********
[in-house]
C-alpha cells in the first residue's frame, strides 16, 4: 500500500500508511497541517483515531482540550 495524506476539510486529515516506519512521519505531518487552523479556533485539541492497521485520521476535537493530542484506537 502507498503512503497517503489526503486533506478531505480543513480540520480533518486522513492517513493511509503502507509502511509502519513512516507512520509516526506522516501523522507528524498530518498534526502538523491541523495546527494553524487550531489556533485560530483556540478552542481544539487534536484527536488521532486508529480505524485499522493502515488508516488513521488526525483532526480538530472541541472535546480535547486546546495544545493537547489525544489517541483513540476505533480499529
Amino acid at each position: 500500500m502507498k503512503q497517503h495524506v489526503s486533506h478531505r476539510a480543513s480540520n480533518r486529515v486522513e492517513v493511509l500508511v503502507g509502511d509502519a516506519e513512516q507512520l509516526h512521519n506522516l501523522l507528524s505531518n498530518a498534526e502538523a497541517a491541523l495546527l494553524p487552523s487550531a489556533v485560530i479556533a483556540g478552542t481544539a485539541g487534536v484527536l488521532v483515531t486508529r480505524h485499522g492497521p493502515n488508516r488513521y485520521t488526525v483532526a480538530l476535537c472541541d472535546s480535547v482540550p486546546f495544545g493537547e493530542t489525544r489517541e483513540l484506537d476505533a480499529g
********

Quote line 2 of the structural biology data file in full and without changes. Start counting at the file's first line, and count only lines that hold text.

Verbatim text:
C-alpha cells in the first residue's frame, strides 16, 4: 500500500500508511497541517483515531482540550 495524506476539510486529515516506519512521519505531518487552523479556533485539541492497521485520521476535537493530542484506537 502507498503512503497517503489526503486533506478531505480543513480540520480533518486522513492517513493511509503502507509502511509502519513512516507512520509516526506522516501523522507528524498530518498534526502538523491541523495546527494553524487550531489556533485560530483556540478552542481544539487534536484527536488521532486508529480505524485499522493502515488508516488513521488526525483532526480538530472541541472535546480535547486546546495544545493537547489525544489517541483513540476505533480499529